Barbara at Mahablog has rounded up some necessary reading for us all that fleshes out her post on the doings of the GOP. The thrust of it all is that it has become obvious to most everybody that if you set out to purposely destroy the U.S. you couldn't do much better than what the GOP is doing now and planning to do in the near future. They want the President to fail so badly that they are willing to bring the nation down to accomplish their goals. It is the elephant in the room and I don't know whether it is going to get the treatment it deserves in the MSM.

This is important, and it relates to the recent post “Failure Is the GOP’s Only Option.” Please read:

Steve Benen, “None Dare Call It Sabotage.”
Kevn Drum, “The Liberal Noise Machine.”
Brad DeLong, “Paul Krugman on the Axis of Depression.”
BooMan, “Cynical or Crazy?

Blue Moon

Today is the third full moon in the last quarter which means it is officially a Blue Moon according to the Farmer's Almanac. I'm off today but there is bread to bake, leaves to round up and put in the garden and all kinds of little chores to be done. Working the afternoon/evening shift tomorrow so I have to get all the chores done today. Still haven't set a plan for Thanksgiving. Minimonk is going to drop off a large frozen turkey that was a gift and she doesn't want it. Madam is relenting and allowing it in the house. I guess I will be doing a turkey and there is a good possibility I will smoke it as a plain roasted turkey leaves me kind of cold. However, I do truly love a cornbread dressing which if nothing else will be on the menu for Thursday along with pumpkin pie. I have a nice ten pound pumpkin grown by my friends Carmen and Kelly down the street  that will make a couple of pies with room to spare. Can't let Thanksgiving pass without those two things.

We shall see if the weather cooperates for the turkey smoking. Right now there is a 20% chance of rain Tues, Wed and Thurs which is all the more reason I need to get out and get some leaves rounded up. If I have time I will also hook up the trailer and cruise the neighborhoods for other peoples leaves that they have bagged up and left on the street. I managed about 60 big bags for the garden last year which really helps the soil. Off to the leaves and don't forget to go out and relish the full 'blue' moon tonight.

Oh, and if you are traveling by air over the next few days...enjoy! I just had a friend return from Australia through LAX and his Facebook post wasn't very complimentary of the process. To make matters worse he is a Brit and none to pleased with Yankee sexual assault.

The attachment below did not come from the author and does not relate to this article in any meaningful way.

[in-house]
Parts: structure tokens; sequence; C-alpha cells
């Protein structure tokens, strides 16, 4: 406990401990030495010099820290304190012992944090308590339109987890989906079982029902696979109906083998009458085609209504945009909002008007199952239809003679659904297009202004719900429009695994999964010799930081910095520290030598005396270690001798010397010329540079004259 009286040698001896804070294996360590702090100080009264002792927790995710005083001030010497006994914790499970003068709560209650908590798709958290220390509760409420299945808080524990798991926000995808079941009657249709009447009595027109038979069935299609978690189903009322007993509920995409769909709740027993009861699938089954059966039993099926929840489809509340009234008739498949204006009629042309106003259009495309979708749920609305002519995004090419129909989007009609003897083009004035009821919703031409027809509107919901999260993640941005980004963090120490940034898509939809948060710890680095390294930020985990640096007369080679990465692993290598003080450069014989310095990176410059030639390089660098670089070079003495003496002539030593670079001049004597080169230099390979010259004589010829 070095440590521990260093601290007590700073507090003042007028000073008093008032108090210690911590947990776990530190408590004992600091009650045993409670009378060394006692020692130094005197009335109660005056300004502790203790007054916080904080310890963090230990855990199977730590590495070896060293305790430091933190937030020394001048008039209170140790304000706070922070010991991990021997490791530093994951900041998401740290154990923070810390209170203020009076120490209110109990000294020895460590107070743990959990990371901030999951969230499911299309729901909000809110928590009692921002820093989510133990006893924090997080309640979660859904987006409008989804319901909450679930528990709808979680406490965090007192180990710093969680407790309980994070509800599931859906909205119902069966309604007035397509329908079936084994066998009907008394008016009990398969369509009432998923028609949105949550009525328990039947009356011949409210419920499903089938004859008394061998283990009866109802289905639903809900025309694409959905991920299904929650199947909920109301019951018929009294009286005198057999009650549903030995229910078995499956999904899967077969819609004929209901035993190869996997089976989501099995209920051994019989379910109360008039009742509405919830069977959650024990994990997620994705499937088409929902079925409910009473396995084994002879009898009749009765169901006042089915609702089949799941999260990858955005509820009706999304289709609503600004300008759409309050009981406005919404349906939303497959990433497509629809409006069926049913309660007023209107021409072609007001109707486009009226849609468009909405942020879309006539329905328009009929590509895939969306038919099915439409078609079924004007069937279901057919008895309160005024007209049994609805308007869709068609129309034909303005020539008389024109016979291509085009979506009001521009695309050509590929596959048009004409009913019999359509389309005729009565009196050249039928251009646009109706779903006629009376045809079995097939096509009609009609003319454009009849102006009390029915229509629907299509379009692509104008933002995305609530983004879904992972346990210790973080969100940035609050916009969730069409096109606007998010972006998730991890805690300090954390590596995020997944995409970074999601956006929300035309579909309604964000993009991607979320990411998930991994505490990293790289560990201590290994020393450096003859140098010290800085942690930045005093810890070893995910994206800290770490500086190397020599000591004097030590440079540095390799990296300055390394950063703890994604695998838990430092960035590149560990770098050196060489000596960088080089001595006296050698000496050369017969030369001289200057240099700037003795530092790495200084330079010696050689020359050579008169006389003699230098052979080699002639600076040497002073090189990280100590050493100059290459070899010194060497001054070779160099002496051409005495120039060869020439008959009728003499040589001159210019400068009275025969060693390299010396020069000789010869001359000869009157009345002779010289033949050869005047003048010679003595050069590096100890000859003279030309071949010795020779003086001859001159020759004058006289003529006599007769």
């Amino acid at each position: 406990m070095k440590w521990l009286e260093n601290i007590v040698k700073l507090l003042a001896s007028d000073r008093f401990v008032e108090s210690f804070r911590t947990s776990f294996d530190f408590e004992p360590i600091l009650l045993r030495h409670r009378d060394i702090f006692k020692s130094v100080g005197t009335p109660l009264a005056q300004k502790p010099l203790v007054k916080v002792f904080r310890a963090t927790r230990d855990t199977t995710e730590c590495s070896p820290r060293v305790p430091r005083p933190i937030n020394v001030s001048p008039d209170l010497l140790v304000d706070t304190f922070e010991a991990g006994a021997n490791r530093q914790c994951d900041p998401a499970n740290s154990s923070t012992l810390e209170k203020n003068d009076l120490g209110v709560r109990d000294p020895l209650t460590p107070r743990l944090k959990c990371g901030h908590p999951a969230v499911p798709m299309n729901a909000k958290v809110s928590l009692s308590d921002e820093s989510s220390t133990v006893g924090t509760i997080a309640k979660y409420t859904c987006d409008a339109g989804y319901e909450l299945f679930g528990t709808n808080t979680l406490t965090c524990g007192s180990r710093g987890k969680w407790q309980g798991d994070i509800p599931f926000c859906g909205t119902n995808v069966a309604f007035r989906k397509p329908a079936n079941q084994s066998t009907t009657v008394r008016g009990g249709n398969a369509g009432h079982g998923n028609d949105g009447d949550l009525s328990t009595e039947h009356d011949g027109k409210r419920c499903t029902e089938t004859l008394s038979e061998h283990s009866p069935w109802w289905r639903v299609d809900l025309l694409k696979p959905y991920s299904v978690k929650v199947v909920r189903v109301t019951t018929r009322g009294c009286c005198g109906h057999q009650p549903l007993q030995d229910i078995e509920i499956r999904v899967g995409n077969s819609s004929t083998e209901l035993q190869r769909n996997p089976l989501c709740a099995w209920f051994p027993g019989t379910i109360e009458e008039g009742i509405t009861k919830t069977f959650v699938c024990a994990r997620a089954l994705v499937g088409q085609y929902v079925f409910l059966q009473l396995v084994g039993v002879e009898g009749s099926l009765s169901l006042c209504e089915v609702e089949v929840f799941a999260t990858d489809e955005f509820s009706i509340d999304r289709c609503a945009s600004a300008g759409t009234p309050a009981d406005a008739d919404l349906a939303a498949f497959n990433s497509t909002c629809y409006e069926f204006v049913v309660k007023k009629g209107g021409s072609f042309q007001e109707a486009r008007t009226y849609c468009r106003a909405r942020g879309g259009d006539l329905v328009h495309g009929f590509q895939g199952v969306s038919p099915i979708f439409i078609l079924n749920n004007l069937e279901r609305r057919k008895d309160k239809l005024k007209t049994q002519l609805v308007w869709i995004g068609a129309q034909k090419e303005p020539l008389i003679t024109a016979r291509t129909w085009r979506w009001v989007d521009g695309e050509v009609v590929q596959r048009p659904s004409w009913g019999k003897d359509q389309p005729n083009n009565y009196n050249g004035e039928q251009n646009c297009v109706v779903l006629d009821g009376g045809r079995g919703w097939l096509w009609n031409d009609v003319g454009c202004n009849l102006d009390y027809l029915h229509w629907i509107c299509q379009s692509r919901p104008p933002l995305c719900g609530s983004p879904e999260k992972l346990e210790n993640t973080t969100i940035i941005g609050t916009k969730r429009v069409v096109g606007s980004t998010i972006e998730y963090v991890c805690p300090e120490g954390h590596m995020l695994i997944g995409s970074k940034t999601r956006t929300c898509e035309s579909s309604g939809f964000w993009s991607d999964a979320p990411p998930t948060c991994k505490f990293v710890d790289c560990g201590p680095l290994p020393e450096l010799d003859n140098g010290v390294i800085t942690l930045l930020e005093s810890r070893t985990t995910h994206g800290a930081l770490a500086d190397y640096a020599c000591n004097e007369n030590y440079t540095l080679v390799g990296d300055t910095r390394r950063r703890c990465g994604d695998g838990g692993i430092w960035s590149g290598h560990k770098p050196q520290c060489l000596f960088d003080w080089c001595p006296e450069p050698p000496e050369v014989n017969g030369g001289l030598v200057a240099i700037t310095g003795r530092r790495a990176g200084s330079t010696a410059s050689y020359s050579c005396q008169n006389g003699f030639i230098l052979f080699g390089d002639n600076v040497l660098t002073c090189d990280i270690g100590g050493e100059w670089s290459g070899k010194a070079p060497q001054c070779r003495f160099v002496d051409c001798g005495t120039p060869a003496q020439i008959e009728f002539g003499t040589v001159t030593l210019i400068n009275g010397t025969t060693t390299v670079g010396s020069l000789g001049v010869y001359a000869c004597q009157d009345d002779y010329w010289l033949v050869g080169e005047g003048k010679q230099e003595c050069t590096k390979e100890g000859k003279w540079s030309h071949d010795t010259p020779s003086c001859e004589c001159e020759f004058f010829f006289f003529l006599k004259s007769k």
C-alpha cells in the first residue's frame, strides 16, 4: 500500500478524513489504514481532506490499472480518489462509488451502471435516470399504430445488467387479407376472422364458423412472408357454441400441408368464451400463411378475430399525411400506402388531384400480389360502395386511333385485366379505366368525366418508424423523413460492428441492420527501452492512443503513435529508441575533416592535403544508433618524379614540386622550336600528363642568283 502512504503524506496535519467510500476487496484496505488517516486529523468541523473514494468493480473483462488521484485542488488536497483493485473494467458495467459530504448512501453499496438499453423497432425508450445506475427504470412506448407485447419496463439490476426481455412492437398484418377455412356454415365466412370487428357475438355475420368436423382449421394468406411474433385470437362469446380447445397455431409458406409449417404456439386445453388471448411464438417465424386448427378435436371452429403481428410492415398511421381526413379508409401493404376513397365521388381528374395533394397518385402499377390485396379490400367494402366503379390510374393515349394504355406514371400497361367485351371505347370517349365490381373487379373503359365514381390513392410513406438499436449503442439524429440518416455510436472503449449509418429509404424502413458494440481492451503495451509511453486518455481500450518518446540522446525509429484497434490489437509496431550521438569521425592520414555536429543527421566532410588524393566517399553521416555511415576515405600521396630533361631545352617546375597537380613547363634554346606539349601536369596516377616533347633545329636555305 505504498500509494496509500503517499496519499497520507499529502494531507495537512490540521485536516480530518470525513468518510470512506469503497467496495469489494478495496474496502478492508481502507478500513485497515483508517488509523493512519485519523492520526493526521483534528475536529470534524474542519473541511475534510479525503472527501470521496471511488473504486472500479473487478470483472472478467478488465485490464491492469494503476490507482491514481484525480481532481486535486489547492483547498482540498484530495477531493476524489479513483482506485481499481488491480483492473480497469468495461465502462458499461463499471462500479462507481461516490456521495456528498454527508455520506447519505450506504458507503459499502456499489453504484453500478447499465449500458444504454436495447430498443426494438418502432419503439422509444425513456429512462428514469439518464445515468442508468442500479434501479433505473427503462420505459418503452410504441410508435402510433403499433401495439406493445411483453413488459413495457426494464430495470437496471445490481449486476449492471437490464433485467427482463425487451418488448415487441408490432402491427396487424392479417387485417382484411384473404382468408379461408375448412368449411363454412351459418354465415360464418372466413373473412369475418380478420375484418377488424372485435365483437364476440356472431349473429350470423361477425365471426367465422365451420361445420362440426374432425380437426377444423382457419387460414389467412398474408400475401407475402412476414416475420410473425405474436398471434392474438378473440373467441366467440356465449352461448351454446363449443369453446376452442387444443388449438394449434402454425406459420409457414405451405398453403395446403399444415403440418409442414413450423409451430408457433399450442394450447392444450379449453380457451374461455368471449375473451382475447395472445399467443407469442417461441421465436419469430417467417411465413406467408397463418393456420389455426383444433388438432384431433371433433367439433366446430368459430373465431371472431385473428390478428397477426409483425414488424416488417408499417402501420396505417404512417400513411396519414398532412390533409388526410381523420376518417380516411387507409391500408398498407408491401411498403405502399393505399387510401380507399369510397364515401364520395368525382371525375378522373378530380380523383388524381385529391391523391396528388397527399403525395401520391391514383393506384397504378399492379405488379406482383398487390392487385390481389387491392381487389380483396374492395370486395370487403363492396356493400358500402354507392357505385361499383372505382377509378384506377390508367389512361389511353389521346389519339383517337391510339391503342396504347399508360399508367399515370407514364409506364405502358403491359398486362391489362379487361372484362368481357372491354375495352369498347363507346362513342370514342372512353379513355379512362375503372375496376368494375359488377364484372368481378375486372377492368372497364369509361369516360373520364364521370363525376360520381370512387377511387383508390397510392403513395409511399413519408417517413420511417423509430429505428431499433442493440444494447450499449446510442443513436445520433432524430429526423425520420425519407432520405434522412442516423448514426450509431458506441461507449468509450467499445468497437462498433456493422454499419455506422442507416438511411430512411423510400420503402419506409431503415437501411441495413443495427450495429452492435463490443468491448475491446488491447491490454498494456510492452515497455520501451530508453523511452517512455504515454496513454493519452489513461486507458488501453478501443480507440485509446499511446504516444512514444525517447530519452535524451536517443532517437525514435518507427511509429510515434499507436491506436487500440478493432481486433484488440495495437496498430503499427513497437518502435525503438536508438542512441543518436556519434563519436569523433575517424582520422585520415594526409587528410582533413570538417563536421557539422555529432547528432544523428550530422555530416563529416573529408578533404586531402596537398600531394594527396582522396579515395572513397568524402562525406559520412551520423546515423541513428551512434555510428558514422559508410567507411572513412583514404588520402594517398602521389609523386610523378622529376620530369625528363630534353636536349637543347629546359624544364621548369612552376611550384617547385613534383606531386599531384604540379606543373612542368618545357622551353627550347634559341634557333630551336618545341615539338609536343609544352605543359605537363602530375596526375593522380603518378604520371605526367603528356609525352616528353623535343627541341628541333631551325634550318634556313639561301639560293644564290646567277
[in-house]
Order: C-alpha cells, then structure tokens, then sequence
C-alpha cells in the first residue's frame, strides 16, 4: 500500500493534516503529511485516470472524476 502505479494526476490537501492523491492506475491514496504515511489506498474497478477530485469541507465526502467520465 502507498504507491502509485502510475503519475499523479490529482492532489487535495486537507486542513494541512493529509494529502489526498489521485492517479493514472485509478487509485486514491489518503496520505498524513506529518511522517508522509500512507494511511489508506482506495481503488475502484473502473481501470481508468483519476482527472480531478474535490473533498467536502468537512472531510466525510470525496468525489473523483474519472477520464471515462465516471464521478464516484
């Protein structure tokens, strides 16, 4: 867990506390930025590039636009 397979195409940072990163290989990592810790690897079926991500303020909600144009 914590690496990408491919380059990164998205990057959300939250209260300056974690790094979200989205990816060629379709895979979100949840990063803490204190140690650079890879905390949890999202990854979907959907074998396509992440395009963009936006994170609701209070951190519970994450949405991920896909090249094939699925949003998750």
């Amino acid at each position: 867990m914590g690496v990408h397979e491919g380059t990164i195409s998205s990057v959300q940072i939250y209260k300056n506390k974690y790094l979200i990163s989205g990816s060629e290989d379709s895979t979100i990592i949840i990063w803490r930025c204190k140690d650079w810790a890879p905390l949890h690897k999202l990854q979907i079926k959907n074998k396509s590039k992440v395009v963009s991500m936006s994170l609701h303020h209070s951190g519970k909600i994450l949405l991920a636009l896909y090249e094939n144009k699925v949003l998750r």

Thursday, November 18, 2010

Small Thing

With all the kerfuffle about porno scans and sexual assault in the airports I am really, really glad I am not traveling on a weekly basis anymore. I am not sure I could keep my cool. I am pretty much convinced it is over the top and unnecessary. If you think about it...we were doing the shoes off and pat downs and scanners before 9/11 and it was pretty effective. Granted the system failed on 9/11 but ask yourself out of how many aircraft boardings in the U.S. on a yearly basis and you see that it was a rare occurrence. Note also that the security failure on 9/11 really belongs at the feet of Shrub. He and his crew ignoring the warnings about Al Qaeda and not upping the level of security played a huge part in allowing the event to come down.

My personal take on all this is that it is just another way for the fat cats to make money off the 9/11 tragedy at the expense of us regular Joes. If they can keep us off balance and willing to continue to give up our rights without a fuss they will soon have us where they want us and own us completely. We will be begging them for jobs, no matter how menial and we might even have to beg them for food and shelter before it is all over. If we keep giving up our rights and they continue to take more and more of the economic pie we won't be that far from good old feudalism.

Win One, Lose One

The House did something good today and something bad today. The good thing was killing the GOP effort to remove funding for the Corporation for Public Broadcasting and unfortunately the bad thing was not extending the unemployment benefits authorization. Those people that have not used all their 99 weeks of benefits  as of December aren't going to be able to it appears. Just hide and watch... now that that they have told the unemployed to fuck off and die they will debate the pros and cons of giving the wealthiest 2% of the country a continued tax break on all their income over $250,000.

Wednesday, November 17, 2010

Dark Ages...Woot!

Paul Krugman again. No since in me trying to paraphrase it.

Tuesday, November 16, 2010